The dollar fell to a two-month low against a basket of currencies on Wednesday after data, which showed an expected surge in US consumer prices in December, fell short of offering any new impetus for the Federal Reserve’s policy normalization efforts.
The U.S. Dollar Currency Index, which tracks the greenback against six major currencies, was down 0.7% at 94.944, after slipping as low as 94.903, its lowest since Nov. 11.
U.S. consumer prices surged in December, with the annual increase in inflation the largest in nearly four decades, which could bolster expectations that the Federal Reserve will start raising interest rates as early as March.
The consumer price index increased 0.5% last month after advancing 0.8% in November, the Labor Department said on Wednesday. In the 12 months through December, the CPI surged 7.0%, the biggest year-on-year increase since June 1982. Economists polled by Reuters had forecast the CPI gaining 0.4% and shooting up 7.0% on a year-on-year basis.
“The U.S. economy appears ready for interest rate lift-off to start in March,” said Joe Manimbo, senior market analyst at Western Union Business Solutions.
“The dollar’s problem though is that the market already has highly hawkish expectations for Fed policy this year. So as hot as today’s CPI price was, it merely reinforced what’s already baked in for the dollar and Fed policy,” Manimbo said.
Federal Reserve Chair Jerome Powell on Tuesday gave no clear indication that the Fed was in a rush to speed up plans for tightening monetary policy, putting some downward pressure on the greenback which has benefited from U.S. rate-hike expectations in recent weeks.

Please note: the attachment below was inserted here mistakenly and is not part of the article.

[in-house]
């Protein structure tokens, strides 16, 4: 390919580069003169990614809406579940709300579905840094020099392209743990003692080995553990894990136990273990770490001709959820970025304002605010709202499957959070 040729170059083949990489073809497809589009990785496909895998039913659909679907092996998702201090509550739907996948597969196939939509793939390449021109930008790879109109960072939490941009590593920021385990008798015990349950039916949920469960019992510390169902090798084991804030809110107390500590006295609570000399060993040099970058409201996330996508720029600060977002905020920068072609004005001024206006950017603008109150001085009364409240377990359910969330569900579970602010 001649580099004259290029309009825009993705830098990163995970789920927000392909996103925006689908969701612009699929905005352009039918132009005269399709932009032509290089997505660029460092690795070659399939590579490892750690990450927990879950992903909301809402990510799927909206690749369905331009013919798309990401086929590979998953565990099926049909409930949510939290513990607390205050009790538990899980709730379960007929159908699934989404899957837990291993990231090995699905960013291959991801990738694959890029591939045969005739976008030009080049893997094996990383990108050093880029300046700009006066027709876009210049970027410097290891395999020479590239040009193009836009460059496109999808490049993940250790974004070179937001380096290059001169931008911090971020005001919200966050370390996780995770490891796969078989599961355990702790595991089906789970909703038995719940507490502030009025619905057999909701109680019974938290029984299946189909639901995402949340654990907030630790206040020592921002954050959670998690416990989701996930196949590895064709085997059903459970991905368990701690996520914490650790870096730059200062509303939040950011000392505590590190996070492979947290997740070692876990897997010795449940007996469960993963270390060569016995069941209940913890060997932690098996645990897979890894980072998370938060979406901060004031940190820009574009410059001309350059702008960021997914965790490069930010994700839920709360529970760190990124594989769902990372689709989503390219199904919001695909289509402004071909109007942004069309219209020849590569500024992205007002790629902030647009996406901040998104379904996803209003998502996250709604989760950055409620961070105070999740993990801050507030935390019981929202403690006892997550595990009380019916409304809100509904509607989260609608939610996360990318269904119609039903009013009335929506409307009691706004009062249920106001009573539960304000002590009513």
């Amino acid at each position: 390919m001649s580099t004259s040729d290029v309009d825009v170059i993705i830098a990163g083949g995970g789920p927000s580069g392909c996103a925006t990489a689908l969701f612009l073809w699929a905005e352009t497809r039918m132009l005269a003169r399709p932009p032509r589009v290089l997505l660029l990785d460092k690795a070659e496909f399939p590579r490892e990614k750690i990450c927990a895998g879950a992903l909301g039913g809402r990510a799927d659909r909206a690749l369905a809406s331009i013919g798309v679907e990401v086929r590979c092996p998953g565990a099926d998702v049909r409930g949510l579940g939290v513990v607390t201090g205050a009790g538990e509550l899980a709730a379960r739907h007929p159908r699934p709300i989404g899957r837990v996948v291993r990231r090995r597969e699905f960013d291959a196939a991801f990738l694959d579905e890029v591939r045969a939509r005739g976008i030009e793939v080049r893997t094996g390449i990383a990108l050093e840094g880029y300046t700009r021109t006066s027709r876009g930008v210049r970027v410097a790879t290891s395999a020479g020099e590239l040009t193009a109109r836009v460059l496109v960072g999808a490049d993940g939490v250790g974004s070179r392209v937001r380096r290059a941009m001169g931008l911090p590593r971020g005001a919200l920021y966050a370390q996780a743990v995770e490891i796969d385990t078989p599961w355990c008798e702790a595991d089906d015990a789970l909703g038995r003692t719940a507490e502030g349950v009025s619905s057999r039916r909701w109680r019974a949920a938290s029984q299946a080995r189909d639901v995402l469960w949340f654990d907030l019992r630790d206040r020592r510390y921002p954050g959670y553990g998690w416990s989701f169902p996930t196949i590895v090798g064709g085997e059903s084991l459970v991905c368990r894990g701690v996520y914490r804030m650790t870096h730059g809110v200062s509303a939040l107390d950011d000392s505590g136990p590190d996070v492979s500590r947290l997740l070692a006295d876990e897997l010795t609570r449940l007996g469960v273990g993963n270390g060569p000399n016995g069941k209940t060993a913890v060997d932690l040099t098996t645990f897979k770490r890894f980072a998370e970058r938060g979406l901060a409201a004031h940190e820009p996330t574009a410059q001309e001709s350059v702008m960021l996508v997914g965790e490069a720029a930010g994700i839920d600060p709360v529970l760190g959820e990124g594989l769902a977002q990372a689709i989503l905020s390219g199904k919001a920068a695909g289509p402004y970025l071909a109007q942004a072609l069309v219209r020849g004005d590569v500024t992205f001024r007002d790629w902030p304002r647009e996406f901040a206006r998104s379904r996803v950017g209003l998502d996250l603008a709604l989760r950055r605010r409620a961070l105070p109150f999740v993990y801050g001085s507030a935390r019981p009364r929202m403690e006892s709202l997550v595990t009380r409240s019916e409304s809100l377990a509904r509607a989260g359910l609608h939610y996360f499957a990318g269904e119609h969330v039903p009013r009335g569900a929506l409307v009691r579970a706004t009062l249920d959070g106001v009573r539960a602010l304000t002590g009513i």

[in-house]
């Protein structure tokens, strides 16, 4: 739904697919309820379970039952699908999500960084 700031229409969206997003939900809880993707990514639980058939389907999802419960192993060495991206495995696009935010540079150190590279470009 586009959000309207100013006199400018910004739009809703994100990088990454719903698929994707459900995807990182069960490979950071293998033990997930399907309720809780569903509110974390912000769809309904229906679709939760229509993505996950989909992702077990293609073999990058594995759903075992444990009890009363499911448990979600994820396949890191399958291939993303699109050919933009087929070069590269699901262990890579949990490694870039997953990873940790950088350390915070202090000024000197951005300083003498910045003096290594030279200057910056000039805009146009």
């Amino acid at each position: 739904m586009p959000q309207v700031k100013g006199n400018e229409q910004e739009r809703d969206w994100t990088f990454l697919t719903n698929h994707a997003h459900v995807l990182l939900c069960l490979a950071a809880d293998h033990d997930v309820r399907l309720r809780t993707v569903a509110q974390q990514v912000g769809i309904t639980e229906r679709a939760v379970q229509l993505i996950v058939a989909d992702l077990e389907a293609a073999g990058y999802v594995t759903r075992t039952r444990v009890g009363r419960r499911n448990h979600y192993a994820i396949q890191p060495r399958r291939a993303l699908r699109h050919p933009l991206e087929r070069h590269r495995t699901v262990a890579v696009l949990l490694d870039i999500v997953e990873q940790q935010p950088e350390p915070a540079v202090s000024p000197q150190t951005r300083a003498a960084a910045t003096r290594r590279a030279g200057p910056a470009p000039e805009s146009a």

“(It’s) just a case of the market currently getting too ahead of itself with Fed normalization; we will need to see this inflationary impact from Omicron really play out for the Fed to hike four times and embark on quantitative tightening this year I think,” said Simon Harvey, senior FX market analyst at Monex Europe.
“While we don’t think today’s CPI release will derail the Fed’s likely liftoff in March, continued reports of narrow inflation pressures will likely lead markets to trim expectations of the normalization cycle across 2022 as a whole, which will undoubtedly result in sustained USD depreciation,” Harvey said.
Traders have priced in an about 80% chance of a rate hike in March, according to CME’s FedWatch tool.
The Australian dollar, often considered a liquid proxy for risk appetite, rose 1.04% to a one-week high against the U.S. dollar. The weaker greenback and higher oil prices helped lift the Canadian dollar to its highest level in nearly two months.
And sterling was 0.56% higher, helped by the weaker dollar and a view that the worst of the Omicron COVID-19 surge may be passing in Britain – helping pave the way for another near-term rise in UK interest rates.
Elsewhere, bitcoin was 2.3% higher at $43,717.08, extending its rebound from the five-month low touched on Monday.